Correspondent Banking’s Steady Decline

The world’s infrastructure for facilitating global payments is in decline, according to the latest report from the Financial Stability Board (FSB).

The FSB is an international body representing G-20 economies tasked with keeping tabs on the financial system. (They just released a new framework intended to address “too big to fail” banks.) Payments are a fundamental building block of our modern economy so the health of correspondent banking poses a potential systemic risk.

According to a World Bank survey commissioned by the FSB, half the banking authorities that responded experienced a decline in correspondent banking relationships. Three quarters of large banks admitted that the number of correspondent accounts they had declined in the last three years. Most local and regional banks also saw a decline in access.

The survey group represents 91 banking authorities, 20  large banks and 170 local and regional banks. (The World Bank report will be published later this year.)

These are worrying developments for the FSB because, as the report notes, the “ability to make and receive international payments via correspondent banking is vital for businesses and individuals, and for the G20’s goal of strong, sustainable, balanced growth.”

The report adds:

At the extreme, if an individual bank loses access to correspondent banking services, this may affect its viability and if a country’s banks more generally face restricted access then it may affect the functioning of the local banking system. In addition, loss of correspondent banking services can create financial exclusion, particularly where it affects flows such as remittances which are a key source of funds for people in many developing countries.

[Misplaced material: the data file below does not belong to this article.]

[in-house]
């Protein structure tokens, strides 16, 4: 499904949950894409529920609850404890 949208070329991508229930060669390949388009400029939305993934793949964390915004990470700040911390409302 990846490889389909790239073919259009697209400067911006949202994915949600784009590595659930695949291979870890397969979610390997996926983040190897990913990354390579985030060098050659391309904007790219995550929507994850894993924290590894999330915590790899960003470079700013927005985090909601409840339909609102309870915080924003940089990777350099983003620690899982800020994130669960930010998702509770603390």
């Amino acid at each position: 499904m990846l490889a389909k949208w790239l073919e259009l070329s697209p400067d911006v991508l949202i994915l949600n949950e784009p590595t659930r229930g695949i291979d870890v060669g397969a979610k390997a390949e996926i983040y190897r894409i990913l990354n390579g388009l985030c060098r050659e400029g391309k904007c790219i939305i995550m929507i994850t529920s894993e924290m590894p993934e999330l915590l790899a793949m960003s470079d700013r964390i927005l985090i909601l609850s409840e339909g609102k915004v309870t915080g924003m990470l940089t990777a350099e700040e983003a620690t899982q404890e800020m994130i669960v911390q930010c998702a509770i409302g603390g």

The reason for this broad decline, the report suggests, is due to a decrease in risk appetites by banks, regulatory uncertainty and the rising cost of compliance.

The FSB’s findings mirrors those of the Bank of International Settlement, which found that correspondent banks were reducing the number of relationships they maintained due to regulation and risk tolerance.

In other words, we’ve reached peak correspondent banking because the world’s biggest banks, aside from the most risk-free and well tread corridors, simply don’t want to be in the business anymore.